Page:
Board calls for a Truly Independent Ontario Energy Board

August 1, 2017

Protecting the customer must become the first priority

August 1, 2017, Niagara-on-the-Lake – The Board of Niagara-on-the-Lake Hydro (NOTL Hydro) calls for a regulator independent of all participants in the Ontario electricity industry; including independence from the Provincial Government. Under its mandate, the Ontario Energy Board is described as independent1 but the reality, as described below, has become otherwise.

The Ontario electricity industry is dominated by monopolies; both natural and due to government regulation.  Without competition, there is no protection of the consumer.  The consumer therefore needs a reliable representative.  The Provincial Government, due to its active involvement in the industry and being subject to competing pressures, cannot fill this role; despite being the elected by the same consumers.  The Provincial Government is responsible for the final policy but a truly independent regulator is needed to represent the consumers.

“It’s not just about fixing the current high costs, it is also about ensuring we do not make similar mistakes again.  We need an independent regulatory body that can raise concerns before final decisions are made.  Waiting for the Auditor General to review results is too late,” said NOTL Hydro Chair Jim Ryan.

Numerous changes in the past have prevented the Ontario Energy Board (OEB) from being able to fulfill this role:

  • Bill 135, passed in 2016, removed from the OEB its ability to review long term energy plans.  As can be seen with the Green Energy Act, for which no prior cost-benefit analysis has been found, an independent reviewer of the impact of electricity policies on consumers is needed.  NOTL Hydro estimates the impact of the Green Energy Act on electricity rates to be over $3 billion a year.
  • The Provincial Government has issued 20 letters and directives to the OEB since 1999 mandating specific and sometime contradictory actions. These directives reduce the “independent” aspect of the OEBs mandate.
  • In 2014, the OEB increased the timeframe during which the shareholders of electricity distributors can keep any savings from mergers and acquisitions rather than pass them on to consumers from five to ten years.  The OEB decision clearly indicated government policy rather than any analysis of the cost/benefits to consumers was the driver of this decision.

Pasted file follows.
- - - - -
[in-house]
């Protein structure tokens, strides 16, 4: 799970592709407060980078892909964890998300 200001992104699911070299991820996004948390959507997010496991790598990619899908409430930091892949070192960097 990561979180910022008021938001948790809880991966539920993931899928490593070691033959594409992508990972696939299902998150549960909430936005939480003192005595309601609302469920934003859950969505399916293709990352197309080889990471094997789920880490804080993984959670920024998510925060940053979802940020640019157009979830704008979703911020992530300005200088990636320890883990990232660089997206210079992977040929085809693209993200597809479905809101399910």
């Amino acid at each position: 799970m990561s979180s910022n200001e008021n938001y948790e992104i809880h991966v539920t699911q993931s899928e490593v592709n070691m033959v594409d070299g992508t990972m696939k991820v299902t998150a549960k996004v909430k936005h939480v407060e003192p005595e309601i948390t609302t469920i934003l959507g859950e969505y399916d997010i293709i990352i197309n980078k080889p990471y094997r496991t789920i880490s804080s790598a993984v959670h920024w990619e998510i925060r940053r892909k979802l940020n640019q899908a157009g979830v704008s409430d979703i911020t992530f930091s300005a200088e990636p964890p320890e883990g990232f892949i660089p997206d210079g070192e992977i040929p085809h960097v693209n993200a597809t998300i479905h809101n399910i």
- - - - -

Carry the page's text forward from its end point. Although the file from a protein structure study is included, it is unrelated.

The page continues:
• The OEB has become an active participant in the electricity sector, managing the Ontario Electricity Support Program and other Government initiatives, rather than a neutral regulator.
  • The OEB has never rejected or imposed rate restrictions in the applications by Hydro One to purchase municipal utilities despite clear evidence that previous acquisitions have resulted in substantially higher rates for customers of the acquired utilities.  In contrast, in the United States where regulators are more independent, there are numerous examples of regulators blocking acquisitions due to concern for the customer impact or requiring immediate rate reductions.

The Board of NOTL Hydro believes that a consumer-centric approach to dealing with electricity industry in Ontario needs to be developed.  An independent regulator would be an important part of this.  A number of representatives of the legal community have also raised concerns with the independence of the Ontario Energy Board.2

The Board of NOTL Hydro has previously urged the Minister and the Premier to take steps to reduce the high cost of electricity in Ontario and has provided concrete suggestions.


Niagara-on-the-Lake Hydro distributes power to over 9,000 customers in the Town of Niagara-on-the-Lake. We are committed to operating as a sustainable high-performance, customer-driven business and to providing the highest standard in safety, service and reliability. The Town of Niagara-on-the-Lake is the 100% shareholder of the corporation.